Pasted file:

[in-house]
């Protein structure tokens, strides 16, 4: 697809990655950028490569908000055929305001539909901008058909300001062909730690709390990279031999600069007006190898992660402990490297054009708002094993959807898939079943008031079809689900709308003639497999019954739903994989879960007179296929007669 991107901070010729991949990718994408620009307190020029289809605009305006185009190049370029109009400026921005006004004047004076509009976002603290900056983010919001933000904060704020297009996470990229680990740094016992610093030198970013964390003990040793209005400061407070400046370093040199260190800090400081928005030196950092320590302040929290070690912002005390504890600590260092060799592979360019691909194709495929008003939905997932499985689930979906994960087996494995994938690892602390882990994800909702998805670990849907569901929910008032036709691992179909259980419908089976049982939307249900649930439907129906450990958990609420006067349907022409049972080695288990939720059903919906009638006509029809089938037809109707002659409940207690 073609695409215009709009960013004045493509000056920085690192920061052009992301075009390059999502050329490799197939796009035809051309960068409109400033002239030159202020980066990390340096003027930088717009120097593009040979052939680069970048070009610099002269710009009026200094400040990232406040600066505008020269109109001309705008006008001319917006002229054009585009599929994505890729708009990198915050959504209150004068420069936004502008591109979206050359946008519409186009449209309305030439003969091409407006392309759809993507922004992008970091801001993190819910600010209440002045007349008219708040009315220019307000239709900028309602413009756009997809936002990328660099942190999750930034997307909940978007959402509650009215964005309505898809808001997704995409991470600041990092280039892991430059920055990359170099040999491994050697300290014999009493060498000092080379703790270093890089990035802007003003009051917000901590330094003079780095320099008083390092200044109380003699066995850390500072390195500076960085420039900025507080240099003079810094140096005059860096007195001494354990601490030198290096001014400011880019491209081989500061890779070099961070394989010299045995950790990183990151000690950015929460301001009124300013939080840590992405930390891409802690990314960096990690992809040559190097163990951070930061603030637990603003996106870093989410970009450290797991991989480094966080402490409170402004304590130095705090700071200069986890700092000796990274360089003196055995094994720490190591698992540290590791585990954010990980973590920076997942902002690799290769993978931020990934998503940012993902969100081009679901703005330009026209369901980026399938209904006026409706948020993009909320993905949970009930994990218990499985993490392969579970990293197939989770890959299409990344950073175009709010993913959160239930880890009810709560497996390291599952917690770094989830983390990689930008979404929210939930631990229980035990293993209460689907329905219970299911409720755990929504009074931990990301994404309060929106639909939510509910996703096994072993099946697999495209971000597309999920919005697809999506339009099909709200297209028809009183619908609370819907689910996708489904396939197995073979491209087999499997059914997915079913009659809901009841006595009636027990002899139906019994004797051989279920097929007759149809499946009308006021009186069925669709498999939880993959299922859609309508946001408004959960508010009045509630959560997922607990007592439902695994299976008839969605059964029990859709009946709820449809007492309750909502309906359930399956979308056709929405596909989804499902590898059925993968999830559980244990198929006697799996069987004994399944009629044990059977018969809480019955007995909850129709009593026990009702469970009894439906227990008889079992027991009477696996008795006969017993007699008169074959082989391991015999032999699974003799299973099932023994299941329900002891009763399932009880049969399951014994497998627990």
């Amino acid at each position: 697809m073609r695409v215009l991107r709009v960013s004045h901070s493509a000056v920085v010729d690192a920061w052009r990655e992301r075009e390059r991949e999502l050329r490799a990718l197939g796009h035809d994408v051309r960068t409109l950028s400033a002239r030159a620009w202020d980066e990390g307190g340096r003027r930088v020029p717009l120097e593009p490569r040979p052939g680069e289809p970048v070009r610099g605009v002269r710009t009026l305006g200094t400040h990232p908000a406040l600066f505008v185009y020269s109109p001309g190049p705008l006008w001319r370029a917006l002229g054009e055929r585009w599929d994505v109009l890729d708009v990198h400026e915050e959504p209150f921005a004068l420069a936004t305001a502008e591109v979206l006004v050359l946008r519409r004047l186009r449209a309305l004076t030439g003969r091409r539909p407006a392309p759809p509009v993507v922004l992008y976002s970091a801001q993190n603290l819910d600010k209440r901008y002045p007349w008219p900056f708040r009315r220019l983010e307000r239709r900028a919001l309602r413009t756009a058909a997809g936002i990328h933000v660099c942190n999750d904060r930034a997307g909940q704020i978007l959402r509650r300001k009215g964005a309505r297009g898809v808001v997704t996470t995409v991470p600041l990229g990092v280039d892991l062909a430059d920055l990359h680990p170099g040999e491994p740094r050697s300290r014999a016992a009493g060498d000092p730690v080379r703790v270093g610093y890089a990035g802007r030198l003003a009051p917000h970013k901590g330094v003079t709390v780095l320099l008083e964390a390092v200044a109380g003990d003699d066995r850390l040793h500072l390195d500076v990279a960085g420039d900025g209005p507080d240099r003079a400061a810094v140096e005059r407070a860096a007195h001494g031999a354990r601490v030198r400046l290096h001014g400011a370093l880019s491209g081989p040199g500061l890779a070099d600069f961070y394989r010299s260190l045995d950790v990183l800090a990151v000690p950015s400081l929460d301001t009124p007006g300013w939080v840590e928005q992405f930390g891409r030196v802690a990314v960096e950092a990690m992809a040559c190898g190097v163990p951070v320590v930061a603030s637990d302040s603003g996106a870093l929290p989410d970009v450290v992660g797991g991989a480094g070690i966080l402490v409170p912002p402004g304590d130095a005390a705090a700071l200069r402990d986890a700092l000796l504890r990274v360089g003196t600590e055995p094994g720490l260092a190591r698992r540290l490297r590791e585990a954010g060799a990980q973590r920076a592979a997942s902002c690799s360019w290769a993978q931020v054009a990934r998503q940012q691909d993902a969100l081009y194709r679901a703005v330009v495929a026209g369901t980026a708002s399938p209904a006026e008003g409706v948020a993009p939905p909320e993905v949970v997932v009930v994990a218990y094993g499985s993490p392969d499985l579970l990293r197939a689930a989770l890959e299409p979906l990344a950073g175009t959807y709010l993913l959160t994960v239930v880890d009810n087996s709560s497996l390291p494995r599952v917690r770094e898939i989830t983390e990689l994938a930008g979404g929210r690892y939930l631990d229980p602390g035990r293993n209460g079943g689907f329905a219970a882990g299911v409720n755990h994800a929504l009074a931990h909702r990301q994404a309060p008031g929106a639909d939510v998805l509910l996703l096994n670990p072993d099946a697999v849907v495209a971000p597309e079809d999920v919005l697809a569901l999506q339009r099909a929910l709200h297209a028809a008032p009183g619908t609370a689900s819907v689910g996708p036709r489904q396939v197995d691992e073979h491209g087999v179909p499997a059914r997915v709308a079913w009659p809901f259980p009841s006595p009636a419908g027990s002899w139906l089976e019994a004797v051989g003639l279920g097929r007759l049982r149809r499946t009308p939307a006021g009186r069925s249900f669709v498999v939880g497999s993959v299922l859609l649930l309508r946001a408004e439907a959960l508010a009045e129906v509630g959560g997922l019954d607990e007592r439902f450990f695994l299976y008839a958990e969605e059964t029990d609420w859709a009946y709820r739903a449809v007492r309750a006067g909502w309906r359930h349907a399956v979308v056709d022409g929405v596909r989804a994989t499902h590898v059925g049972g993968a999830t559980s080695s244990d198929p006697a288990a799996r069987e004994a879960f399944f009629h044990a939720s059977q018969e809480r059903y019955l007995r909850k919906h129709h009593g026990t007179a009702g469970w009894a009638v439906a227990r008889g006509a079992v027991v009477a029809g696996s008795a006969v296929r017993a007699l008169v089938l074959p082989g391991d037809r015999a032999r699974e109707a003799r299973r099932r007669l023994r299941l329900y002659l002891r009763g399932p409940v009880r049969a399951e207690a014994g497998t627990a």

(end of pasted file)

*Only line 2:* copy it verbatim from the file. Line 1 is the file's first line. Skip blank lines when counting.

């Protein structure tokens, strides 16, 4: 697809990655950028490569908000055929305001539909901008058909300001062909730690709390990279031999600069007006190898992660402990490297054009708002094993959807898939079943008031079809689900709308003639497999019954739903994989879960007179296929007669 991107901070010729991949990718994408620009307190020029289809605009305006185009190049370029109009400026921005006004004047004076509009976002603290900056983010919001933000904060704020297009996470990229680990740094016992610093030198970013964390003990040793209005400061407070400046370093040199260190800090400081928005030196950092320590302040929290070690912002005390504890600590260092060799592979360019691909194709495929008003939905997932499985689930979906994960087996494995994938690892602390882990994800909702998805670990849907569901929910008032036709691992179909259980419908089976049982939307249900649930439907129906450990958990609420006067349907022409049972080695288990939720059903919906009638006509029809089938037809109707002659409940207690 073609695409215009709009960013004045493509000056920085690192920061052009992301075009390059999502050329490799197939796009035809051309960068409109400033002239030159202020980066990390340096003027930088717009120097593009040979052939680069970048070009610099002269710009009026200094400040990232406040600066505008020269109109001309705008006008001319917006002229054009585009599929994505890729708009990198915050959504209150004068420069936004502008591109979206050359946008519409186009449209309305030439003969091409407006392309759809993507922004992008970091801001993190819910600010209440002045007349008219708040009315220019307000239709900028309602413009756009997809936002990328660099942190999750930034997307909940978007959402509650009215964005309505898809808001997704995409991470600041990092280039892991430059920055990359170099040999491994050697300290014999009493060498000092080379703790270093890089990035802007003003009051917000901590330094003079780095320099008083390092200044109380003699066995850390500072390195500076960085420039900025507080240099003079810094140096005059860096007195001494354990601490030198290096001014400011880019491209081989500061890779070099961070394989010299045995950790990183990151000690950015929460301001009124300013939080840590992405930390891409802690990314960096990690992809040559190097163990951070930061603030637990603003996106870093989410970009450290797991991989480094966080402490409170402004304590130095705090700071200069986890700092000796990274360089003196055995094994720490190591698992540290590791585990954010990980973590920076997942902002690799290769993978931020990934998503940012993902969100081009679901703005330009026209369901980026399938209904006026409706948020993009909320993905949970009930994990218990499985993490392969579970990293197939989770890959299409990344950073175009709010993913959160239930880890009810709560497996390291599952917690770094989830983390990689930008979404929210939930631990229980035990293993209460689907329905219970299911409720755990929504009074931990990301994404309060929106639909939510509910996703096994072993099946697999495209971000597309999920919005697809999506339009099909709200297209028809009183619908609370819907689910996708489904396939197995073979491209087999499997059914997915079913009659809901009841006595009636027990002899139906019994004797051989279920097929007759149809499946009308006021009186069925669709498999939880993959299922859609309508946001408004959960508010009045509630959560997922607990007592439902695994299976008839969605059964029990859709009946709820449809007492309750909502309906359930399956979308056709929405596909989804499902590898059925993968999830559980244990198929006697799996069987004994399944009629044990059977018969809480019955007995909850129709009593026990009702469970009894439906227990008889079992027991009477696996008795006969017993007699008169074959082989391991015999032999699974003799299973099932023994299941329900002891009763399932009880049969399951014994497998627990």